His intentions, however, were far from noble. According to Rashi, he said to himself, “I know that Abraham is a kind man. When he hears that Lot has been taken captive, he will spare no effort to rescue him from the enemy army. Surely, he will be killed.” Og hoped that he would then marry Sarai, Abraham’s beautiful wife.16

Og was right. Well, sort of. When Abraham learned of his nephew’s predicament, he gathered the 318 loyal members of his household to join him on a daring rescue mission. Abraham sensed their fear, rebuked them for their lack of faith, and gave them money and precious stones. He even offered them a way out, “Is there anyone among you who is faint-hearted? Is there anyone who is afraid to go into battle? Let him return home now.” Most took up the offer, leaving just a few men at Abraham’s side, including Eliezer, his longtime faithful servant.17 As for Abraham, he was not afraid; his indomitable faith in G‑d made him certain he’d succeed.

Wishing to utilize the element of surprise,18 Abraham and his small army set out in the darkness of night. Although they were ten days’ travel from the four kings, they miraculously reached Damascus—where the kings were—in a single day.19 20

Abraham’s Victory

When Abraham and his small army faced their opponents, Abraham threw dust and straw in their direction. Miraculously, when the dust and straw were airborne, G‑d transformed the dust into spears and the straw into arrows. Conversely, the arrows and spears that were directed at Abraham were transformed into dust.21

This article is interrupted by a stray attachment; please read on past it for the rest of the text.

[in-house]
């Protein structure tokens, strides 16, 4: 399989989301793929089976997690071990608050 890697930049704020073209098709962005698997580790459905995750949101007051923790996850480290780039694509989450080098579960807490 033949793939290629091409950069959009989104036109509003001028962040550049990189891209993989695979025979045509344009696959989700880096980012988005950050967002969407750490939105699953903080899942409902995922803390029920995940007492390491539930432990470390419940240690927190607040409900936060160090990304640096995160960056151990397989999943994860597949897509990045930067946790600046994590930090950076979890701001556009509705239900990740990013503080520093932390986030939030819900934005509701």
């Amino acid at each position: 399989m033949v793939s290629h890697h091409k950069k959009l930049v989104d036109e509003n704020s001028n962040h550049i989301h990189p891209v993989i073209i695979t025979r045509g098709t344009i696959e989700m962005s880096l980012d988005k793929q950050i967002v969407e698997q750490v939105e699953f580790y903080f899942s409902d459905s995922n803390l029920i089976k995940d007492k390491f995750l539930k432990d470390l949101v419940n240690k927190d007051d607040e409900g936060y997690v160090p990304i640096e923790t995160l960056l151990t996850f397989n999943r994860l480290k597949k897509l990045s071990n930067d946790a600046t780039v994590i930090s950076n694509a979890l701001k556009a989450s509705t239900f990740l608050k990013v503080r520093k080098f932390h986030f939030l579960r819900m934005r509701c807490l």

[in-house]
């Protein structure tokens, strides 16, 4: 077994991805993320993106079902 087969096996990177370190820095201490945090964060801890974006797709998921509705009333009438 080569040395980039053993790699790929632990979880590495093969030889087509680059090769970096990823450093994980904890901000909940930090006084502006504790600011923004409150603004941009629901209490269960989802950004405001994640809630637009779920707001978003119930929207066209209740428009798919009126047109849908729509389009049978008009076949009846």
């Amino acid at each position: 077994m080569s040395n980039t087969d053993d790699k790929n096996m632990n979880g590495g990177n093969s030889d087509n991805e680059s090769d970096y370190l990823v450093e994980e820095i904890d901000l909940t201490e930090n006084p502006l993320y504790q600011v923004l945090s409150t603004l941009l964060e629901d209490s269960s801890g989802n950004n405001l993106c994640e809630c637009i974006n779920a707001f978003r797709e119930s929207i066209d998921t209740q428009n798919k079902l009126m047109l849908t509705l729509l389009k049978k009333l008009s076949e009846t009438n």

When the kings realized that they were powerless against Abraham they ran for their lives. Abraham pursued them until night fell. When it became too dark to see where they were heading, Abraham divided his men into groups to seek the enemy in as many directions as possible. Three of the four mighty kings were killed. Only Amrafel survived.

Abraham returned with Lot, whom he had freed from captivity, and all of the possessions and people that were taken in the war. The king of Sodom—the ringleader of the five rebellious kings—emerged from the pit where he had been hiding and asked Abraham to return his subjects and wives, “graciously” offering that Abraham keep the possessions.

(The Torah pauses here to inform us of the kind gifts that Melchizedek, king of Salem, brought to Abraham and the warriors who were with him. Midrash Tanchuma says that this is despite the fact that Abraham killed Melchizedek’s descendants in battle,22 to show us that Abraham had no problem receiving gifts which came from a moral source, and why he rejected the offer of the King of Sodom. The Ohr Hachayim gives the explanation that this draws a clear contrast between the behavior of the just and that of the wicked.23)

Abraham said to the king of Sodom, “I will not take from you so much as a thread or a sandal strap; you shall not say, ‘It is I who made Abraham rich.’”


A cornerstone of Jewish faith is that G‑d controls the world and everything happens by His will. Abraham chose to go into a seemingly hopeless battle only because of his trust in G‑d.

There is a saying in the Talmud that those on the path to performing a mitzvah will not be susceptible to harm.24 When we follow Abraham’s example and choose to follow the path of goodness and kindness, we can be certain that no harm will befall us.